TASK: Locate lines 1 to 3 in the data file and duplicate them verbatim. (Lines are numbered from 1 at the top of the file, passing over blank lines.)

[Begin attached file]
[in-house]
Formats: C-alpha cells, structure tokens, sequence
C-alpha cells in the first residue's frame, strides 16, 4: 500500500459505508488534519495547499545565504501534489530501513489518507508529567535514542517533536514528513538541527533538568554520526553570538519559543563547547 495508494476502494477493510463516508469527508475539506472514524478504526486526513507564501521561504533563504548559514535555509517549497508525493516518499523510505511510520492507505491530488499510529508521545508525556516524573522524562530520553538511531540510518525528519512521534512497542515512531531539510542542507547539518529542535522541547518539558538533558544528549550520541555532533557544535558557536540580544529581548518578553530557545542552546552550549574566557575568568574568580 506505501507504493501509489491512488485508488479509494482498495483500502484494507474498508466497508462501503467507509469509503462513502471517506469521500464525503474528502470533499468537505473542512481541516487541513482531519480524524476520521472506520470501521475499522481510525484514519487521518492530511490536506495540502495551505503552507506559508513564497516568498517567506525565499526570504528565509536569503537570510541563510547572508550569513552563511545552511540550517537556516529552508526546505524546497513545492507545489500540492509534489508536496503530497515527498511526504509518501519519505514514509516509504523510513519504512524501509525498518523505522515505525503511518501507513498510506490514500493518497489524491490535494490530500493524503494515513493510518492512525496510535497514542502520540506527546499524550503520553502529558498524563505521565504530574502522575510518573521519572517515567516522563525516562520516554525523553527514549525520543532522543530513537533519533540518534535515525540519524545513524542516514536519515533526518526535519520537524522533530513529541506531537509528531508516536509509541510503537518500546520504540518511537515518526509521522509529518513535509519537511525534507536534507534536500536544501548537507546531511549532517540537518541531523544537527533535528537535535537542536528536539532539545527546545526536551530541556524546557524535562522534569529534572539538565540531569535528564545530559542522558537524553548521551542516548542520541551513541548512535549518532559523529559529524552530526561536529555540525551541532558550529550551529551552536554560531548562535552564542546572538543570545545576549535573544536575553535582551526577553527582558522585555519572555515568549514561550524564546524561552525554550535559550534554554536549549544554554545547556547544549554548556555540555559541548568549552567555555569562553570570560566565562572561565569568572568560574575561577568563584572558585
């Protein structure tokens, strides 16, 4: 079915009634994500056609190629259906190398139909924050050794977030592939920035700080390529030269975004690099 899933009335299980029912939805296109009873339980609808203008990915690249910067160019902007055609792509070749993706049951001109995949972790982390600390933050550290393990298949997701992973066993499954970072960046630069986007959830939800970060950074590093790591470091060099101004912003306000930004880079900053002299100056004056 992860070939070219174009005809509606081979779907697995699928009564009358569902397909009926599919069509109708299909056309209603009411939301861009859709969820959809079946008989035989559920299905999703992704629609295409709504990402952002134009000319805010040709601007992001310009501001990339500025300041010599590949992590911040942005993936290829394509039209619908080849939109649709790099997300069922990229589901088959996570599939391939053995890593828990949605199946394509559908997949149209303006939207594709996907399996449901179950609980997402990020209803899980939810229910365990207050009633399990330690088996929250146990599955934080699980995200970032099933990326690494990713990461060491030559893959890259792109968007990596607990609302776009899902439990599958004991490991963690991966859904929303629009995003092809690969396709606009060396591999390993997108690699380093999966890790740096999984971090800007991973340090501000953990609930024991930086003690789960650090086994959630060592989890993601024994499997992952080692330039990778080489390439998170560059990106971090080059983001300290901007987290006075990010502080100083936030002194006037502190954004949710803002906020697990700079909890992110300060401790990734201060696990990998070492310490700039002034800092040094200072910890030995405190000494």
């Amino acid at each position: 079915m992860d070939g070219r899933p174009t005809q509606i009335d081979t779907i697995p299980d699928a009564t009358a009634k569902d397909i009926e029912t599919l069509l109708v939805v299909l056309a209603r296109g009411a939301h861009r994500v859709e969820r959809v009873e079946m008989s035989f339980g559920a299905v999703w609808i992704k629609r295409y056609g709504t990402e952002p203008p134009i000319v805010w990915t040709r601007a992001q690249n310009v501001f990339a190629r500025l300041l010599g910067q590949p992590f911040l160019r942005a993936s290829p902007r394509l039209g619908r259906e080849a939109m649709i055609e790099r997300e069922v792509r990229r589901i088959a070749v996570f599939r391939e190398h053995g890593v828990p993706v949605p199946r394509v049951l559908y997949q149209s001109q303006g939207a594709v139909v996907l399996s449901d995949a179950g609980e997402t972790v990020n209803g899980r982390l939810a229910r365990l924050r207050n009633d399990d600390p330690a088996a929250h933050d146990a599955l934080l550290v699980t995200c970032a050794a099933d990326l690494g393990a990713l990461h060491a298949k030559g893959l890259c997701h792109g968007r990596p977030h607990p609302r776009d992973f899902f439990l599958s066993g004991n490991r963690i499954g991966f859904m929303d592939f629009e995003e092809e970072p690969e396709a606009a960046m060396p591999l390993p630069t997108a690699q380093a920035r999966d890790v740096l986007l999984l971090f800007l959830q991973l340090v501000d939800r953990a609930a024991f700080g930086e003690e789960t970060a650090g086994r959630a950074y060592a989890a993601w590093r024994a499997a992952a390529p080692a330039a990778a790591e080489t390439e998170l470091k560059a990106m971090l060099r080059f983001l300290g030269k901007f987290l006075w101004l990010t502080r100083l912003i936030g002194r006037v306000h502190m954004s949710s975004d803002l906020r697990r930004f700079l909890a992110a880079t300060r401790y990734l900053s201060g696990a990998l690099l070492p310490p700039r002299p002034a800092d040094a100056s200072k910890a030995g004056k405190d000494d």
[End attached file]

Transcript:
[in-house]
Formats: C-alpha cells, structure tokens, sequence
C-alpha cells in the first residue's frame, strides 16, 4: 500500500459505508488534519495547499545565504501534489530501513489518507508529567535514542517533536514528513538541527533538568554520526553570538519559543563547547 495508494476502494477493510463516508469527508475539506472514524478504526486526513507564501521561504533563504548559514535555509517549497508525493516518499523510505511510520492507505491530488499510529508521545508525556516524573522524562530520553538511531540510518525528519512521534512497542515512531531539510542542507547539518529542535522541547518539558538533558544528549550520541555532533557544535558557536540580544529581548518578553530557545542552546552550549574566557575568568574568580 506505501507504493501509489491512488485508488479509494482498495483500502484494507474498508466497508462501503467507509469509503462513502471517506469521500464525503474528502470533499468537505473542512481541516487541513482531519480524524476520521472506520470501521475499522481510525484514519487521518492530511490536506495540502495551505503552507506559508513564497516568498517567506525565499526570504528565509536569503537570510541563510547572508550569513552563511545552511540550517537556516529552508526546505524546497513545492507545489500540492509534489508536496503530497515527498511526504509518501519519505514514509516509504523510513519504512524501509525498518523505522515505525503511518501507513498510506490514500493518497489524491490535494490530500493524503494515513493510518492512525496510535497514542502520540506527546499524550503520553502529558498524563505521565504530574502522575510518573521519572517515567516522563525516562520516554525523553527514549525520543532522543530513537533519533540518534535515525540519524545513524542516514536519515533526518526535519520537524522533530513529541506531537509528531508516536509509541510503537518500546520504540518511537515518526509521522509529518513535509519537511525534507536534507534536500536544501548537507546531511549532517540537518541531523544537527533535528537535535537542536528536539532539545527546545526536551530541556524546557524535562522534569529534572539538565540531569535528564545530559542522558537524553548521551542516548542520541551513541548512535549518532559523529559529524552530526561536529555540525551541532558550529550551529551552536554560531548562535552564542546572538543570545545576549535573544536575553535582551526577553527582558522585555519572555515568549514561550524564546524561552525554550535559550534554554536549549544554554545547556547544549554548556555540555559541548568549552567555555569562553570570560566565562572561565569568572568560574575561577568563584572558585